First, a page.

It seems some of the nine states who are eligible to share a Race to the Top consolation prize are looking at the $200 million Education Secretary Arne Duncan has offerred them with a wary eye. After all, the most any of the states would likely get is $50 million, and some could wind up with as little as $10 million.
South Carolina already says it has no interest in the money.
Now, Pennsylvania officials are telling me they might apply, but will not be submitting any part of the old application, which failed to win a share of the original $4 billion pot. The state's Race to the Top plans were crafted under the Democratic administration of former Gov. Ed Rendell. Now, Republican Gov. Tom Corbett is running the show. Any proposal would be an entirely new one, Pennsylvania Department of Education spokesman Timothy Eller said. That would conflict with what the U.S. Department of Education wants to do with the money, which is to let states implement part of their original plans as part of this latest round.
Kentucky's participation isn't a sure thing either. State education department spokeswoman Lisa Gross told us the state is always on the lookout for additional funding streams, but would review the offer "closely."
And the National Governors Association, in general, is clearly perturbed at how this whole thing went down—and by that we mean that governors, who will be the ones applying for this money, seemed to have been left out of any decision-making process. NGA spokeswoman Jodi Omear sent me this statement yesterday:
The timing of today's announcement was surprising given that just last week the Department of Education asked for gubernatorial input to help determine how best to implement the third round of the Race to the Top program. Obviously, we will need to discuss the details of this new federal program with governors before commenting on the specifics. However, what is clear, is that incorporating gubernatorial input is critical. Governors learned several important lessons through the first two rounds of Race to the Top—lessons that can help improve the program. We strongly encourage the [Education Department] to work in a transparent, open process and establish a clear, reasonable timeline to authentically work with governors.
The Politics K-12 translation: NGA is miffed that the department asked for its advice, but didn't really have any intention of taking it—and that the organization representing all governors has not been clued in to how the third round is going to work.
Joan Wodiska, the NGA's education committee director, told me yesterday that the department had a meeting with NGA on May 17 to solicit the organization's input on what the third round should look like. NGA promised to work quickly to gather governors' input, but the next thing they knew, eight days later the department was announcing an entirely new competition and a second chance for the nine finalist states from last year.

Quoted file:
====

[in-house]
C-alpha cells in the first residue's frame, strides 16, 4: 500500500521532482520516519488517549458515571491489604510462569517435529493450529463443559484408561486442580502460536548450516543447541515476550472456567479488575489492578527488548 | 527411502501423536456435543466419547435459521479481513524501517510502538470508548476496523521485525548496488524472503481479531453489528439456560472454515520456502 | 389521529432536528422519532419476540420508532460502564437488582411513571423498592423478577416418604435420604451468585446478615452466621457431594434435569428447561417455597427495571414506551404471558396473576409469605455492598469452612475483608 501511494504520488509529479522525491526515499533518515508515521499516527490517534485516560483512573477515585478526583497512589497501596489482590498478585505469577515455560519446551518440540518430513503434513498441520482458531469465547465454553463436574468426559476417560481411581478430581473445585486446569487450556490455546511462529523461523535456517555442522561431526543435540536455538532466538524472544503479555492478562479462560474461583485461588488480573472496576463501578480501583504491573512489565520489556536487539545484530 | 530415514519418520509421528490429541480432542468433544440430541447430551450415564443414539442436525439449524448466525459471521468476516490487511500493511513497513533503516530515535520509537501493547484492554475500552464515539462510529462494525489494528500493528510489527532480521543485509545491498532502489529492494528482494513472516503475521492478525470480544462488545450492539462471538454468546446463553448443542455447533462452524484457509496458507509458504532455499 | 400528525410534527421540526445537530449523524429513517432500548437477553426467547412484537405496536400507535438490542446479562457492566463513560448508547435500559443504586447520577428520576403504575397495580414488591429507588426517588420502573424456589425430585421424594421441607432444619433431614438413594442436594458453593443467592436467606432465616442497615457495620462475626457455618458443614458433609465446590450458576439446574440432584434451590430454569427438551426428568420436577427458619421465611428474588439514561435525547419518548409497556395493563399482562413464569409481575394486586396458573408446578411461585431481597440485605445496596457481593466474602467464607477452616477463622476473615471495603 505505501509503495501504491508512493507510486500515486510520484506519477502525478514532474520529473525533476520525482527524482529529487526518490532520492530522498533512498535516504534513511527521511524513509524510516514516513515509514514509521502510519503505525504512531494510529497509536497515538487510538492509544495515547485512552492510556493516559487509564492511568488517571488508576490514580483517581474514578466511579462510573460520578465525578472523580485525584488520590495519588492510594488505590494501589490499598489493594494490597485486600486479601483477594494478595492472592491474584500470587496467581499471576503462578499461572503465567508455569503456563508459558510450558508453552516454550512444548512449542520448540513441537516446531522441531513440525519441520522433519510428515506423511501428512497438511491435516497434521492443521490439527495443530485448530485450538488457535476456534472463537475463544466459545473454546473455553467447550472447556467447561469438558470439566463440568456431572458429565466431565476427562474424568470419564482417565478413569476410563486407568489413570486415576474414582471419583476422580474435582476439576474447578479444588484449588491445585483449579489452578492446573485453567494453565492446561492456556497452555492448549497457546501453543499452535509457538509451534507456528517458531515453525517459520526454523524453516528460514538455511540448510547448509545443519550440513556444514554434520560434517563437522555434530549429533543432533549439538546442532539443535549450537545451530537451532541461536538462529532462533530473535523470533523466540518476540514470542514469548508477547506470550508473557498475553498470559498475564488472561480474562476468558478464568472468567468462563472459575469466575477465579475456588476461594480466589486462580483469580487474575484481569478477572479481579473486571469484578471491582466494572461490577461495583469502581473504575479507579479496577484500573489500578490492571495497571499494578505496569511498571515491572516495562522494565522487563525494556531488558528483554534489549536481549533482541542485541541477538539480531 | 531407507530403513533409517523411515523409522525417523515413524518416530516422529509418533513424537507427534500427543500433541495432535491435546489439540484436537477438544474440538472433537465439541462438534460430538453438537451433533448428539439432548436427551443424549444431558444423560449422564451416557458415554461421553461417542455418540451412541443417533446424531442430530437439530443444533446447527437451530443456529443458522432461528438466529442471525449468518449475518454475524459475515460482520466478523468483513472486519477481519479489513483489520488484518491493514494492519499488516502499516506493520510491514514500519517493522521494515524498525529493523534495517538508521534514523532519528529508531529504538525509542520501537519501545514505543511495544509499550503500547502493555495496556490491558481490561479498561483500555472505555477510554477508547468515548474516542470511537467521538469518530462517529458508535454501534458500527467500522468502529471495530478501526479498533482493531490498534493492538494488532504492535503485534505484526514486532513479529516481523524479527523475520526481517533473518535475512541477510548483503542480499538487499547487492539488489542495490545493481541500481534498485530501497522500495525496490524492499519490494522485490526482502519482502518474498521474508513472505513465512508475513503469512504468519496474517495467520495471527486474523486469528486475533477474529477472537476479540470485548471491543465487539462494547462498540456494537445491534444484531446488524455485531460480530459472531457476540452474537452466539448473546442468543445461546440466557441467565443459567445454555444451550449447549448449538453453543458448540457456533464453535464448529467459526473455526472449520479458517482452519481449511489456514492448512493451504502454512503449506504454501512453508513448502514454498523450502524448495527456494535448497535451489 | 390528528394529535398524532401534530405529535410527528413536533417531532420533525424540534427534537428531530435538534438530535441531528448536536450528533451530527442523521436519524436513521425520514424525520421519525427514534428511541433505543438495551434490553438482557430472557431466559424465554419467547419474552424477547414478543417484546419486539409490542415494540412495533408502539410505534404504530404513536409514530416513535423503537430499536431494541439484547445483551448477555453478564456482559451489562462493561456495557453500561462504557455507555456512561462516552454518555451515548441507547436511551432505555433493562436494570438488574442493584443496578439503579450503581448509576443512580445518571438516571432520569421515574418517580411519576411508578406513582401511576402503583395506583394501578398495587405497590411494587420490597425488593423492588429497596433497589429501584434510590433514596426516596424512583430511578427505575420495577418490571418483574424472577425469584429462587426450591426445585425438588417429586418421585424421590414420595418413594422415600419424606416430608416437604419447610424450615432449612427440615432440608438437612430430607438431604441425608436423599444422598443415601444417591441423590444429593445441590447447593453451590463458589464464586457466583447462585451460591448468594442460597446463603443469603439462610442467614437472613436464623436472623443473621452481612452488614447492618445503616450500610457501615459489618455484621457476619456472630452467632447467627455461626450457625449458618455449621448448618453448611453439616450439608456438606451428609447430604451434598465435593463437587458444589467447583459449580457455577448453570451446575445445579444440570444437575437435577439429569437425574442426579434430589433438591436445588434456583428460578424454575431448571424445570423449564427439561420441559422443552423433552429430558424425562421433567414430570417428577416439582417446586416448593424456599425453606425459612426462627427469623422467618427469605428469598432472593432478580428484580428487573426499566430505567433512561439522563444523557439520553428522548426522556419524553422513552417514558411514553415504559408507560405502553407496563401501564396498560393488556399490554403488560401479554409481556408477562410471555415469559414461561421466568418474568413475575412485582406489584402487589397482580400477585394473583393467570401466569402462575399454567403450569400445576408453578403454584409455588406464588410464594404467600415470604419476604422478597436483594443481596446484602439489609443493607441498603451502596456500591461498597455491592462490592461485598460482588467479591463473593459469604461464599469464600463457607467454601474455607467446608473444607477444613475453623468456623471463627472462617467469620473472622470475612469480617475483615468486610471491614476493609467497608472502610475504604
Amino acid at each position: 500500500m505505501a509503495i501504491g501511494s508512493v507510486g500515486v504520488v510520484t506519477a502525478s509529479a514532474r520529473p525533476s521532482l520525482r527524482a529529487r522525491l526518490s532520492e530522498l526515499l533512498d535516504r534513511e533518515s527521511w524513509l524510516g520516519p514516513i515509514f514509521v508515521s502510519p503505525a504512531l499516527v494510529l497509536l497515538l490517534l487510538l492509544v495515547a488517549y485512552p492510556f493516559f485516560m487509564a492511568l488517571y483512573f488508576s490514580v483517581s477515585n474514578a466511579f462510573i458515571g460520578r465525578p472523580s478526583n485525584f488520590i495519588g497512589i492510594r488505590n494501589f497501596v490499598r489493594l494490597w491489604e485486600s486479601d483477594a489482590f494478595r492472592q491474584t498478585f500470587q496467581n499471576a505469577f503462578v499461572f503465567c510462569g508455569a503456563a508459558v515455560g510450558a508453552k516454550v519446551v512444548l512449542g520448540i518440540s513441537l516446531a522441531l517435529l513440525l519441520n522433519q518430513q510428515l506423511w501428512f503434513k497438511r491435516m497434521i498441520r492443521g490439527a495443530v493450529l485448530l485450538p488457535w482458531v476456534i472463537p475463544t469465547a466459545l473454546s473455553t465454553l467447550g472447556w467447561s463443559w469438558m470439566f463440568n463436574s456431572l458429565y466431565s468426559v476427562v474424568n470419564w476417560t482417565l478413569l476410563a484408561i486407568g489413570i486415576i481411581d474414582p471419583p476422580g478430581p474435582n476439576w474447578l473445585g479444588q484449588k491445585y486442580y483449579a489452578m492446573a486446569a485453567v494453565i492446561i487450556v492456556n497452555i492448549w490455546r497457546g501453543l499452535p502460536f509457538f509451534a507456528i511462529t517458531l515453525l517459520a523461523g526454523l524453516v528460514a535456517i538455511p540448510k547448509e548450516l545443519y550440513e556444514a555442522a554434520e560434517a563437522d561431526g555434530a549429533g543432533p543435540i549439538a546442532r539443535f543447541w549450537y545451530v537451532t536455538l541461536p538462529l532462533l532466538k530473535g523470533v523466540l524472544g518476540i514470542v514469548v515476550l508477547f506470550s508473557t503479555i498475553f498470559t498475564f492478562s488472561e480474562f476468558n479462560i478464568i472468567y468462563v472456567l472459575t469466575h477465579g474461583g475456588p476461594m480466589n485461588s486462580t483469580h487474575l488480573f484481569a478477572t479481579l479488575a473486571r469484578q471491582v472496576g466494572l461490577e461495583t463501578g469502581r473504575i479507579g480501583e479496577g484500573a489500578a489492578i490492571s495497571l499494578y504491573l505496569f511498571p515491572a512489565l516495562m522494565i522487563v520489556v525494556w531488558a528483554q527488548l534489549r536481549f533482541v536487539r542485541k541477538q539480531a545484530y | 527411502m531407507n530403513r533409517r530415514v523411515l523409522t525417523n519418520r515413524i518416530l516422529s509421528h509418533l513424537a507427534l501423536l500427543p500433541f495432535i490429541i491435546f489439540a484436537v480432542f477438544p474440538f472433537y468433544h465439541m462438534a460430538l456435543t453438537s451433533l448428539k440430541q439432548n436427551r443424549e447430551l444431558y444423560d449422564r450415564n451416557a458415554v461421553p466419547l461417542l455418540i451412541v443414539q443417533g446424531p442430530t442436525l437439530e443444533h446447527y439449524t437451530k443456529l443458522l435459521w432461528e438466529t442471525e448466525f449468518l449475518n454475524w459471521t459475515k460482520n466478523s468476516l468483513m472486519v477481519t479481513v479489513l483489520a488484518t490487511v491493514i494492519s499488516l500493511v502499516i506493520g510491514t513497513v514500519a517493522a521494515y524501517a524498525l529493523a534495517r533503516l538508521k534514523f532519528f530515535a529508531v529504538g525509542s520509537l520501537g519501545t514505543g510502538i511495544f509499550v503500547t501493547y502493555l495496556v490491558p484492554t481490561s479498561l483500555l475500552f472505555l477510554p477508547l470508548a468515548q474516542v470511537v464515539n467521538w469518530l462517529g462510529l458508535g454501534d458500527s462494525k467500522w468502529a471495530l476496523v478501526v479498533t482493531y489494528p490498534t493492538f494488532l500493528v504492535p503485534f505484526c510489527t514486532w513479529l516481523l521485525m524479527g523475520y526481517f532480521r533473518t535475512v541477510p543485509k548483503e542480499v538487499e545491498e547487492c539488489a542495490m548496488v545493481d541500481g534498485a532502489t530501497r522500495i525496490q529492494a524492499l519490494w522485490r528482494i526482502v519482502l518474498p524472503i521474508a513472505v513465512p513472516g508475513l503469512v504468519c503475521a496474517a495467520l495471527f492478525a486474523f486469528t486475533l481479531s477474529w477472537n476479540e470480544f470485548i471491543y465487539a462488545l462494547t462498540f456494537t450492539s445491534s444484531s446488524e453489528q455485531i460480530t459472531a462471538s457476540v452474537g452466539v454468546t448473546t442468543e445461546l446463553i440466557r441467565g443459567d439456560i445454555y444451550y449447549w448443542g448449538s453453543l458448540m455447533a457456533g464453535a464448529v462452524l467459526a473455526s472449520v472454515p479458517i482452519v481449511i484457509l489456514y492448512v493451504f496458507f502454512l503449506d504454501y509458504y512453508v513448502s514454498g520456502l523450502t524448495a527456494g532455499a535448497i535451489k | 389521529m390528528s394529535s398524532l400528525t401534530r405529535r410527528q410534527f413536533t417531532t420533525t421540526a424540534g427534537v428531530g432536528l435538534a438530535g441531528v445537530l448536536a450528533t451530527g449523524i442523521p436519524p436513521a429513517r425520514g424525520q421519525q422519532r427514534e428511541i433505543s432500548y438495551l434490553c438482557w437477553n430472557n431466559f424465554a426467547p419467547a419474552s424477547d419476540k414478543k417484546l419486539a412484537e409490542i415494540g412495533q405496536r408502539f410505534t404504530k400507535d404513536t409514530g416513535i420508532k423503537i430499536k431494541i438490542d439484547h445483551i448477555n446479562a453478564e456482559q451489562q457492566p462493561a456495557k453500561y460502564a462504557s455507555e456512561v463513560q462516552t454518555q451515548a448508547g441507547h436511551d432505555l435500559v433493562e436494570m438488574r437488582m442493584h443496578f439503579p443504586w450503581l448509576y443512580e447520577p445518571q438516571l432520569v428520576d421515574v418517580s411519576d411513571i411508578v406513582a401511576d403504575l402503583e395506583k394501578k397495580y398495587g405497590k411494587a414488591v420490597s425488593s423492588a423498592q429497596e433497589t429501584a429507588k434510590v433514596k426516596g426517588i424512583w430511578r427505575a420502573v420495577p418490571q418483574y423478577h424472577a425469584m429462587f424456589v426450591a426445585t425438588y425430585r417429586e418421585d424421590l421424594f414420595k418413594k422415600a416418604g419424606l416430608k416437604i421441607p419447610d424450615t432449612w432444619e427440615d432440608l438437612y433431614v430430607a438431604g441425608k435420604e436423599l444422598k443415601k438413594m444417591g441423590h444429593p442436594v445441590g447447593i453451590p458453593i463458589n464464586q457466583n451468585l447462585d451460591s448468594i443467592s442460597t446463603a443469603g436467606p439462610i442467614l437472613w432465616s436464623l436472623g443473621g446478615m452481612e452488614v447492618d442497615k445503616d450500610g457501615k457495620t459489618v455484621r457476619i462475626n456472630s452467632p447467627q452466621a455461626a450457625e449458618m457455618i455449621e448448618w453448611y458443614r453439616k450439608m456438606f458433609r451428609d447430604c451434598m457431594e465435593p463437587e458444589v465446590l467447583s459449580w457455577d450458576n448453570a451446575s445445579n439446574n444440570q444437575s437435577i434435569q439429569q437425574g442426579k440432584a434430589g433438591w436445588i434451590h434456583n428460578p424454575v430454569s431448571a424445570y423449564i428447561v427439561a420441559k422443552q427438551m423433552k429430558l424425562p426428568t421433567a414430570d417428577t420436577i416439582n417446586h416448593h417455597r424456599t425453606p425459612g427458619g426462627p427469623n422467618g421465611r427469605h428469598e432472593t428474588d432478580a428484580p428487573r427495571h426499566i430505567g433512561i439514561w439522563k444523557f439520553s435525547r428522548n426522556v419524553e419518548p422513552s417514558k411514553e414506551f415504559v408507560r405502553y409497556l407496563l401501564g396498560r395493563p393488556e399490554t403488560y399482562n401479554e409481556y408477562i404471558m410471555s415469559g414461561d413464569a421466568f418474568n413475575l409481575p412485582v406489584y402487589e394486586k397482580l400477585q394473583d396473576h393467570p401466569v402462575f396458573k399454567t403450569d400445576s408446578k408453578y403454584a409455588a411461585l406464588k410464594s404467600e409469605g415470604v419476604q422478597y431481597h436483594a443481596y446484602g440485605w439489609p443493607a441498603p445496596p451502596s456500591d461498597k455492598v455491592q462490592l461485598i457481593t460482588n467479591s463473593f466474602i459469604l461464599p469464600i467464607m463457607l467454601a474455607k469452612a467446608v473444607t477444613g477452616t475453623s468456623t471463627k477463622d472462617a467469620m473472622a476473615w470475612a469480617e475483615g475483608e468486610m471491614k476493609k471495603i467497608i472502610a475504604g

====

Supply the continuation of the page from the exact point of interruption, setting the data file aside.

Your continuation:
"We learned a lot of new things in rounds one and two that would help inform [the department's] work," Wodiska told me. She said governors now have big questions about the timeline and process for these two programs. She also noted that there are 29 new governors, most of whom don't have a shot at the $200 million.
Justin Hamilton, a spokesman for the U.S. Department of Education, said the department meant no slight. "We think the NGA is a critical partner in our efforts to reform national K-12 education. We've always valued their leadership and look forward to continuing our important work with them."
He added that the department had to move quickly to implement the programs, since the money has to be out the door by Dec. 31. For the $200 million available to the nine finalists, Hamilton said: "We didn't have time to re-regulate and establish a brand new competition. Our preference was to capitalize on the hard work that had already been completed and not ask anyone to duplicate anything or start over."
There are at least two states gung-ho for the money. New Jersey Republican Gov. Chris Christie is all for it. "Yes, we will be applying," his spokeswoman, Maria Comella, told me today.
Count Colorado in, too. "I am pleased that the [department] is making these opportunities available," said Robert Hammond, Colorado Commissioner of Education in a statement. "We have every intent to apply, and we are eager to see how well the grants' parameters align with the ambitious reform initiatives Colorado is moving forward."
If other states keep dropping out, that just means more money for Colorado and New Jersey‐and any other finalist state that wants in.
[UPDATE (1 p.m.): Louisiana is also planning to go after the money. "We are very pleased to hear that President Obama and Secretary Duncan recognize the need to allocate these funds to states, like Louisiana, who are focusing their own resources to implement critical reforms outlined in Race to the Top," Acting State Superintendent of Education Ollie Tyler said in a statement.]
[UPDATE (1:30 P.M.): Arizona is "very interested" in applying for the money, said state education department spokesman Andrew T. LeFevre.]